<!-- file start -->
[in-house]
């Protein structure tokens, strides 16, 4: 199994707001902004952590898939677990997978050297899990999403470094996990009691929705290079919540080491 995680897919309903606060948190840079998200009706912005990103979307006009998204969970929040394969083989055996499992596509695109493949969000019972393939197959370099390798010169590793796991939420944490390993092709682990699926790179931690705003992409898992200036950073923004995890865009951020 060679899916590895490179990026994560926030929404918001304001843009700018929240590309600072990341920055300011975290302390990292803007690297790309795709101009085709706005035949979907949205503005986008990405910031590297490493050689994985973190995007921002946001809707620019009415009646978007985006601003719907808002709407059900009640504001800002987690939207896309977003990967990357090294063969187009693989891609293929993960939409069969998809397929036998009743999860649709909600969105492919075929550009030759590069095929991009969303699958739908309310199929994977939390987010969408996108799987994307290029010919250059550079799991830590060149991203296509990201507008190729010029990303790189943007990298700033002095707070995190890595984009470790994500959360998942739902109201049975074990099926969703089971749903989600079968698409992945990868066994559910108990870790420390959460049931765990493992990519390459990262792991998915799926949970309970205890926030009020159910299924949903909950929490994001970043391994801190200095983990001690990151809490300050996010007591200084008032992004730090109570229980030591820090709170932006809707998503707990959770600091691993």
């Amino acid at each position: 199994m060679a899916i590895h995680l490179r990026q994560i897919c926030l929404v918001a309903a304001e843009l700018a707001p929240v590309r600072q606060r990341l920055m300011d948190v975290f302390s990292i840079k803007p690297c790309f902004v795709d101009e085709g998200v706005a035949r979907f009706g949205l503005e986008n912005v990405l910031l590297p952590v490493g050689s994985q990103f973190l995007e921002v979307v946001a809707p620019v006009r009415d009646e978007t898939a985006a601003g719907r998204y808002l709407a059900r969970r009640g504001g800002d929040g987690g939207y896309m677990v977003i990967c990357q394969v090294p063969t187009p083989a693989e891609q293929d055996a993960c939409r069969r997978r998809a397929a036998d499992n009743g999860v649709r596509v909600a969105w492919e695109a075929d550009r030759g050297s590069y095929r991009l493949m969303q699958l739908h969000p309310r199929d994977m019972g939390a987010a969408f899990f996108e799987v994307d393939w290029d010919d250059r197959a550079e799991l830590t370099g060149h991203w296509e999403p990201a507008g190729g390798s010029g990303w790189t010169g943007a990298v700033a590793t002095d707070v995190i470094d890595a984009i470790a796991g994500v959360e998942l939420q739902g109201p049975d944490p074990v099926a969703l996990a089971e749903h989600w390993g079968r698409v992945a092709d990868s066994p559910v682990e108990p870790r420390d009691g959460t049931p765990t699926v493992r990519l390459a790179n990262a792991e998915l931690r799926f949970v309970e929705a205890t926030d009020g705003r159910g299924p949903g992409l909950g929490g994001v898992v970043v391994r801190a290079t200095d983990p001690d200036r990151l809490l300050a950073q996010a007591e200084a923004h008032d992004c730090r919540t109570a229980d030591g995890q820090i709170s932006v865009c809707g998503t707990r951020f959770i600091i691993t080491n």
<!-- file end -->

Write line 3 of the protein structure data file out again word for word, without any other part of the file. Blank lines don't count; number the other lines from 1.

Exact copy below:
């Amino acid at each position: 199994m060679a899916i590895h995680l490179r990026q994560i897919c926030l929404v918001a309903a304001e843009l700018a707001p929240v590309r600072q606060r990341l920055m300011d948190v975290f302390s990292i840079k803007p690297c790309f902004v795709d101009e085709g998200v706005a035949r979907f009706g949205l503005e986008n912005v990405l910031l590297p952590v490493g050689s994985q990103f973190l995007e921002v979307v946001a809707p620019v006009r009415d009646e978007t898939a985006a601003g719907r998204y808002l709407a059900r969970r009640g504001g800002d929040g987690g939207y896309m677990v977003i990967c990357q394969v090294p063969t187009p083989a693989e891609q293929d055996a993960c939409r069969r997978r998809a397929a036998d499992n009743g999860v649709r596509v909600a969105w492919e695109a075929d550009r030759g050297s590069y095929r991009l493949m969303q699958l739908h969000p309310r199929d994977m019972g939390a987010a969408f899990f996108e799987v994307d393939w290029d010919d250059r197959a550079e799991l830590t370099g060149h991203w296509e999403p990201a507008g190729g390798s010029g990303w790189t010169g943007a990298v700033a590793t002095d707070v995190i470094d890595a984009i470790a796991g994500v959360e998942l939420q739902g109201p049975d944490p074990v099926a969703l996990a089971e749903h989600w390993g079968r698409v992945a092709d990868s066994p559910v682990e108990p870790r420390d009691g959460t049931p765990t699926v493992r990519l390459a790179n990262a792991e998915l931690r799926f949970v309970e929705a205890t926030d009020g705003r159910g299924p949903g992409l909950g929490g994001v898992v970043v391994r801190a290079t200095d983990p001690d200036r990151l809490l300050a950073q996010a007591e200084a923004h008032d992004c730090r919540t109570a229980d030591g995890q820090i709170s932006v865009c809707g998503t707990r951020f959770i600091i691993t080491n």